The hard fact is that there is never enough. The work is never done. The fight against structural racism doesn’t end, because embedded in that fight is the fight for equality of all groups, because all groups include Black people.

Those of us most directly involved with the school felt the pressure to DO SOMETHING to fix structural racism on campus. Putney alumnx less directly involved with the school felt an equally strong urgency to DO SOMETHING. No one outside of the school and the board of trustees knew what Putney was doing.

The Putney Post was not enough.

For many, the urgency to end racism RIGHT NOW has dissipated. This is unfortunate, but not surprising. Those of us in it for the long haul are continually re-finding our bearings as the COVID laws change and rearrange.

As the current head of the diversity, equity, and inclusion (DEI) committee on the board of trustees, it’s been my work to help Putney walk its talk. We won’t undo 400 years of slavery in a year or two, during a worldwide crisis. But we are doing what we can, given very limited capacity. Board members work for a living. Certainly Putney staff and students also do quite a bit of work. COVID is happening. Even at the best of times, life at Putney means constant overwhelm with chores and schoolwork and relationship building—even more so for teachers, who must do the same while acting as emotional containers for the students and for their own families.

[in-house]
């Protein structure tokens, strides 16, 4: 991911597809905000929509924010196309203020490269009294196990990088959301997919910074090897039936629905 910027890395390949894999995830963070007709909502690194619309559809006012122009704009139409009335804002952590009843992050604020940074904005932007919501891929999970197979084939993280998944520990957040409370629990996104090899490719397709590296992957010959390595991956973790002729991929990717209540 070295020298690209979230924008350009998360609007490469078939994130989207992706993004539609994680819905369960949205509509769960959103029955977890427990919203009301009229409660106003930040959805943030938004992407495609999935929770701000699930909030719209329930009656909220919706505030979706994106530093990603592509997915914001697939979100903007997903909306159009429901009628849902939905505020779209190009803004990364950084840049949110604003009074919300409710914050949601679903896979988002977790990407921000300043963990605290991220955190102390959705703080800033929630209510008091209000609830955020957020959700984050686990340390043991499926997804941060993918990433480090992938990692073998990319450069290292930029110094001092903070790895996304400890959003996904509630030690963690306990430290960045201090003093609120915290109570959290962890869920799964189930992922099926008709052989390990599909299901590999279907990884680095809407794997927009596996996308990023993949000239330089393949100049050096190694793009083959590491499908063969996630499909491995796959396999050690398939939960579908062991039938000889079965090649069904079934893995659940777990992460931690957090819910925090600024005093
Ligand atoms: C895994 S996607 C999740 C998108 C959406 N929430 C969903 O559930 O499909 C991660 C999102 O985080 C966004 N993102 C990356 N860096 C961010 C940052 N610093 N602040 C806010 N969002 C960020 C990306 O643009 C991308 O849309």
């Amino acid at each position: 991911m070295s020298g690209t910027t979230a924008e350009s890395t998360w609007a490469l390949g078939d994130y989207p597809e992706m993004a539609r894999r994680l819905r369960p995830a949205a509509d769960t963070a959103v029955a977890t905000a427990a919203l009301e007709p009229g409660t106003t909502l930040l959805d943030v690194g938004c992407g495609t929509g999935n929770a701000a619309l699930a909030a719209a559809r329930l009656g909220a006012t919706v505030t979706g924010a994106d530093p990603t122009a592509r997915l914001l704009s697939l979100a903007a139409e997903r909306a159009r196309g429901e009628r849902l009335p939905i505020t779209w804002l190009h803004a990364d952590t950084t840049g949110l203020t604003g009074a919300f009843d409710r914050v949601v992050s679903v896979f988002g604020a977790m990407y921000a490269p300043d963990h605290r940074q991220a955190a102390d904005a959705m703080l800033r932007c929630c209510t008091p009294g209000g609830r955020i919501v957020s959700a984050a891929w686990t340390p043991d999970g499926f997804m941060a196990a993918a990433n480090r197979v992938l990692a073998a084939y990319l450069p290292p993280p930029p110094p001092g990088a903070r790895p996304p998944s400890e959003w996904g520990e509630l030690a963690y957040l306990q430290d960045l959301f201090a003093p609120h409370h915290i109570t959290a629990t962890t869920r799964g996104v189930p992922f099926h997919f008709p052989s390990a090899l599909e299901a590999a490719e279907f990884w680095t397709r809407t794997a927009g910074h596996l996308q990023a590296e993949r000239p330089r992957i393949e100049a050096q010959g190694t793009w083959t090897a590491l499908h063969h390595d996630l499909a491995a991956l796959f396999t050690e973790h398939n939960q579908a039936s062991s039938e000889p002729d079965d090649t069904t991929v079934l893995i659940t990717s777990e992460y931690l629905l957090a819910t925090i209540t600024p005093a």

Just like childbirth is painful for most and fatal for many, but usually leads to the creation of something new to be nurtured, I’m eager to look back and see 2020 as a year of rebirth for The Putney School, and for the United States as a whole. Maybe the world.

Up next: adolescence.